“The Unity Project saved my life.”
Lo Denham is used to being on her own. After her parents died, Lo’s sister, Bea, joined The Unity Project, leaving Lo in the care of their great aunt. Thanks to its extensive charitable work and community outreach, The Unity Project has won the hearts and minds of most in the Upstate New York region, but Lo knows there’s more to the group than meets the eye. She’s spent the last six years of her life trying—and failing—to prove it.
“The Unity Project murdered my son.”
When a man shows up at the magazine Lo works for claiming The Unity Project killed his son, Lo sees the perfect opportunity to expose the group and reunite with Bea once and for all. When her investigation puts her in the direct path of its charismatic and mysterious leader, Lev Warren, he proposes a deal: if she can prove the worst of her suspicions about The Unity Project, she may expose them. If she can’t, she must finally leave them alone.
But as Lo delves deeper into The Project, the lives of its members, and spends more time with Lev, it upends everything she thought she knew about her sister, herself, cults, and the world around her—to the point she can no longer tell what’s real or true. Lo never thought she could afford to believe in Lev Warren . . . but now she doesn’t know if she can afford not to.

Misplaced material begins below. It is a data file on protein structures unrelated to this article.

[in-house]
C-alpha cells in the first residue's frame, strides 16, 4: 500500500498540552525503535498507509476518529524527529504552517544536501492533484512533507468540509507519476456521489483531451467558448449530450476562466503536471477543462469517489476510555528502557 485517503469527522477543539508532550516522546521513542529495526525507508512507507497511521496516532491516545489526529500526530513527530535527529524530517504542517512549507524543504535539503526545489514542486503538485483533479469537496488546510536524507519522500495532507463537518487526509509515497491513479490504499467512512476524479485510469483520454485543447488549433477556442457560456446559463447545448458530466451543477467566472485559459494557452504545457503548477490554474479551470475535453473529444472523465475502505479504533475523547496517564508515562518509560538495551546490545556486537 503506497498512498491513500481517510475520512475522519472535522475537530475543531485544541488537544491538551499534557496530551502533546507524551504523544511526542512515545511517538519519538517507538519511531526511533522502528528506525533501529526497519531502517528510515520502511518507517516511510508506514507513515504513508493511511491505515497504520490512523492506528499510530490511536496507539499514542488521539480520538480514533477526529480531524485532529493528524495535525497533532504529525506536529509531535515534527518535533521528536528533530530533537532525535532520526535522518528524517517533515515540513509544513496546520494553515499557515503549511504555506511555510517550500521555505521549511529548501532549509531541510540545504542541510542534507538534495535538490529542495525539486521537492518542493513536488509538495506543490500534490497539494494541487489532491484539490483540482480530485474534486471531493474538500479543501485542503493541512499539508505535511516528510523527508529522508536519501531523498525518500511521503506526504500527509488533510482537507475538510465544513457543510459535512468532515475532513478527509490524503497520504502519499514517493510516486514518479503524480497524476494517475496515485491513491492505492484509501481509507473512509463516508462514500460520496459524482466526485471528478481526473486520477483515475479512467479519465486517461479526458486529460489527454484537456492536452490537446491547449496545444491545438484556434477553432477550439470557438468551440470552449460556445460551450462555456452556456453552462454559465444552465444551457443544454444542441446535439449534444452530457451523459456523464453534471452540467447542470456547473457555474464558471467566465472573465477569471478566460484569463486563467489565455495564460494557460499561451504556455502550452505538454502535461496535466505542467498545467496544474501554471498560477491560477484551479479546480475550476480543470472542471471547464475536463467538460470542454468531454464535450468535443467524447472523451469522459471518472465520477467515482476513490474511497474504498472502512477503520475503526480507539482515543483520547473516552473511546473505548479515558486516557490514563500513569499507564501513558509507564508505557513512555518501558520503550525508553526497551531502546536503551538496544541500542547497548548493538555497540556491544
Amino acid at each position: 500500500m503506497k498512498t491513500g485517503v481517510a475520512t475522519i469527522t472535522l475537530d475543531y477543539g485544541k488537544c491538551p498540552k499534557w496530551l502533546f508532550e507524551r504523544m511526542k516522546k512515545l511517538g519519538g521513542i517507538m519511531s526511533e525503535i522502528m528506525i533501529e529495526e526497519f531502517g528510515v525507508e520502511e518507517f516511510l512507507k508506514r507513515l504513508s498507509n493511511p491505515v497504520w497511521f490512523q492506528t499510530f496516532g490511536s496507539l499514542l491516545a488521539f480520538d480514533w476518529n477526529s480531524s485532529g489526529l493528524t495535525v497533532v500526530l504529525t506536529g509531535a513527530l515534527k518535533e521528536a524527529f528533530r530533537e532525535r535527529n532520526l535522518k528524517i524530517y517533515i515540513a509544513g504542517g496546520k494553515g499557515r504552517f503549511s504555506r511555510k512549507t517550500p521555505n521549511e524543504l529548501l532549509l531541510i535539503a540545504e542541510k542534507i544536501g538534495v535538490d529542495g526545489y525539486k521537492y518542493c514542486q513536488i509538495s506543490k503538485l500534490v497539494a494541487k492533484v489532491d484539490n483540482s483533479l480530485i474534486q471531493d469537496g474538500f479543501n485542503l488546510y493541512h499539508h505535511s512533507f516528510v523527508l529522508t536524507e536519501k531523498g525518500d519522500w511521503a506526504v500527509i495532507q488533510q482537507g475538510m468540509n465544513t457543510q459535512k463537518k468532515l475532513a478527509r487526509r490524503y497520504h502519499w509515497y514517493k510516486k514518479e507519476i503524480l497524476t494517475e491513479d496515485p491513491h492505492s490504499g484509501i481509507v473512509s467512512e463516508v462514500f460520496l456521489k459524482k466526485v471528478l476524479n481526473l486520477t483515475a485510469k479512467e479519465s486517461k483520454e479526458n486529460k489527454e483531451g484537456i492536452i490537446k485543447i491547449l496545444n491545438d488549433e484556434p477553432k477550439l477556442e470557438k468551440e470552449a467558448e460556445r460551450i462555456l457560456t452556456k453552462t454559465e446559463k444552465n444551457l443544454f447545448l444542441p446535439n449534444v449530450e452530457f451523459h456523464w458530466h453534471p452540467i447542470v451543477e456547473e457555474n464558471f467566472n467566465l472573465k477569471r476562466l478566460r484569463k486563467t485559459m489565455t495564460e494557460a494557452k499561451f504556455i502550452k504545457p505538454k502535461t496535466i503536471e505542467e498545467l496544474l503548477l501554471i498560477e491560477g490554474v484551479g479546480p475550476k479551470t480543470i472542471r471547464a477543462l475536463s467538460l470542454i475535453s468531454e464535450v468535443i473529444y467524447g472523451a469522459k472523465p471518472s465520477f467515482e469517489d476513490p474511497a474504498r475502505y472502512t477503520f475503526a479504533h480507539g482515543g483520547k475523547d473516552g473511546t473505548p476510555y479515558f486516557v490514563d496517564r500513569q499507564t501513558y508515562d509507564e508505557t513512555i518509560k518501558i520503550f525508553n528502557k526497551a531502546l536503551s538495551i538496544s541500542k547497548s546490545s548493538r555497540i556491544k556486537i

Welcome to The Unity Project.
I had high expectations for this book after reading and loving Summers’s last book Sadie. The main problem I found in The Project is the shifting point of view just shifts too much and too quickly. Sure, it was interesting to follow the characters from different points in the timeline, but the constant flipping back and forth between time and character turned out to be distracting and didn’t add to the tension or mystery as it was probably intended.
I definitely need to point out that some of my review of this book is “it’s not the book, it’s me.” I just read another book about a cult called The Children of Red Peak by Craig DiLouie. And while Summers description of The Unity Project in Upstate New York was engaging, my interest started to wane towards the end. There’s a good deal of “promised land” and “The Kingdom to come…” too. That tends to also grind on me. Ultimately, the book came down to two sisters with The Unity Project stuck right between them. Is it Lev that is keeping them apart? Is it the corruption inside The Project or is it the corruption in the real world?
I don’t want to take too much away from Summers’s writing. Bottomline, I’m still a fan and will be looking forward to her next book. I just didn’t connect with this one.
3 out of 5 stars
Thank you to NetGalley, Wednesday Books, and the author for an advanced copy for review.